Sat | Dec 3, 2016

Protests erupt after decision in chokehold death

Published:Friday | December 5, 2014 | 12:00 AM
A woman is overcome with emotion during a protest against the grand jury's decision in the Eric Garner case in Times Square in New York.
Protesters march through the streets in response to the grand jury's decision in the Eric Garner case in Times Square in New York. - AP Photos
Tears stream down Jakalia Brown's face as she is illuminated by police lights in downtown Atlanta while protesting the New York City grand jury's decision to clear a white police officer who killed an unarmed black man.
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NEW YORK (AP):

Protests erupted in New York and other US cities after a white police officer was cleared in the chokehold death of an unarmed black man, a case that drew comparisons to the deadly police shooting in Ferguson, Missouri.

Eric Garner died as officers were attempting to arrest him for selling untaxed cigarettes on the street. The controversy has once again cast a spotlight on police tensions with African Americans, even as the nation's president and top law-enforcement official are both black.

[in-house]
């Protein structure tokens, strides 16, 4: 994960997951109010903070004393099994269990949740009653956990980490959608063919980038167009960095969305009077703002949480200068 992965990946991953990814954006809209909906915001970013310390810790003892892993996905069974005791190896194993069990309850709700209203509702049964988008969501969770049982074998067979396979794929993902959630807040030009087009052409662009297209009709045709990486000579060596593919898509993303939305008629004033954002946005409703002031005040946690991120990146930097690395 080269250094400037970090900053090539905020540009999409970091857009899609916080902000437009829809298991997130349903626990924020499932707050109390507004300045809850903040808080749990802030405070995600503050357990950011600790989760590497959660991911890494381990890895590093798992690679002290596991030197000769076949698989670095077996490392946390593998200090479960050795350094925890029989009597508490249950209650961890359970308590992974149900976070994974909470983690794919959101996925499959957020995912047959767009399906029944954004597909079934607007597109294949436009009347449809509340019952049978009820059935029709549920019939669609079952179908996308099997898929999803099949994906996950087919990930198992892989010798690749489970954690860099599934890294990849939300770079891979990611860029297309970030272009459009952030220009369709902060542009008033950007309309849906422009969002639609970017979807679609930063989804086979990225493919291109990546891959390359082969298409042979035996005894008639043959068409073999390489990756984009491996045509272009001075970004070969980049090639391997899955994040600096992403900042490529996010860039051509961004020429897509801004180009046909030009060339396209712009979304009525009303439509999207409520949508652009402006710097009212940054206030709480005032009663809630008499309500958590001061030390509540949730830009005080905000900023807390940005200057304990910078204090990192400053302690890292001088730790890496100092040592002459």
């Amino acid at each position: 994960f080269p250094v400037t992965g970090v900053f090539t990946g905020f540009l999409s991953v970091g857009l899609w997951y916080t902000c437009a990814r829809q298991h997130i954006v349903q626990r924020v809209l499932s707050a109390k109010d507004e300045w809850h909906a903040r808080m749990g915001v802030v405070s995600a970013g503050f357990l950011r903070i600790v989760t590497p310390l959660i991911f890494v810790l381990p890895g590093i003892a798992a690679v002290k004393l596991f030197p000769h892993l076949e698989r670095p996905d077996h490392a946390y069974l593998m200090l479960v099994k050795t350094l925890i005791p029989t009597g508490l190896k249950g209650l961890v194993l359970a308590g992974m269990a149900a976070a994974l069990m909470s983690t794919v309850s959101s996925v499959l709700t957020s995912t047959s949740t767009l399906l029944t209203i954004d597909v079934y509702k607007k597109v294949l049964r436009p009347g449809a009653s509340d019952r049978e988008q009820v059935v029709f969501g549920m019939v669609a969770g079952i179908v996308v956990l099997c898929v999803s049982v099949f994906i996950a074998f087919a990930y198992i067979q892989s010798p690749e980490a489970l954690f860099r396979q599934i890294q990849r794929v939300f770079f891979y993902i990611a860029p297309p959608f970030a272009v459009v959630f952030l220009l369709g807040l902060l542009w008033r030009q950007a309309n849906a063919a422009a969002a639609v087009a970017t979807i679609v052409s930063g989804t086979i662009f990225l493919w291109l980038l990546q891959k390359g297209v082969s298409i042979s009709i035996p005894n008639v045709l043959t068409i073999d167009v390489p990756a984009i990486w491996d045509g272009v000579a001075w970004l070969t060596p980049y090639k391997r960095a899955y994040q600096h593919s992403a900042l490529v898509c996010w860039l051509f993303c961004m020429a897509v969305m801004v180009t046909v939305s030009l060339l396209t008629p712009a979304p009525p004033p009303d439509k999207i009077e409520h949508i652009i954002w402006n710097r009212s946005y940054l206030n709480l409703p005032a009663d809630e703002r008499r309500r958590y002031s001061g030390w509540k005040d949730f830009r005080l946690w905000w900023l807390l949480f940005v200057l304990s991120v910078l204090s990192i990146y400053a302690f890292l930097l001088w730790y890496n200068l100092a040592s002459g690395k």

Unlike the Missouri case, where the circumstances surrounding Michael Brown's death remain in dispute, Garner's July 17 arrest was captured on videotape. The Garner case could have even wider repercussions, particularly because it happened in the nation's most prominent city and one with a liberal tradition.

New York City police said yesterday that 83 people were arrested, most for disorderly conduct.

The decision by the Staten Island grand jury not to indict Officer Daniel Pantaleo heightened tensions that have simmered in the city since Garner's death.

In the neighbourhood where Garner died, people reacted with angry disbelief and chanted, "I can't breathe!" and "Hands up, don't choke!"

In Manhattan, demonstrators laid down in Grand Central Terminal, walked through traffic on the West Side Highway, and blocked the Brooklyn Bridge.

A City Council member cried. Hundreds converged on the heavily secured area around the annual Rockefeller Center Christmas tree lighting with a combination of professional-looking signs and hand-scrawled placards reading, "Black lives matter" and "Fellow white people, wake up."

"This fight ain't over, it just began," said Garner's widow, Esaw.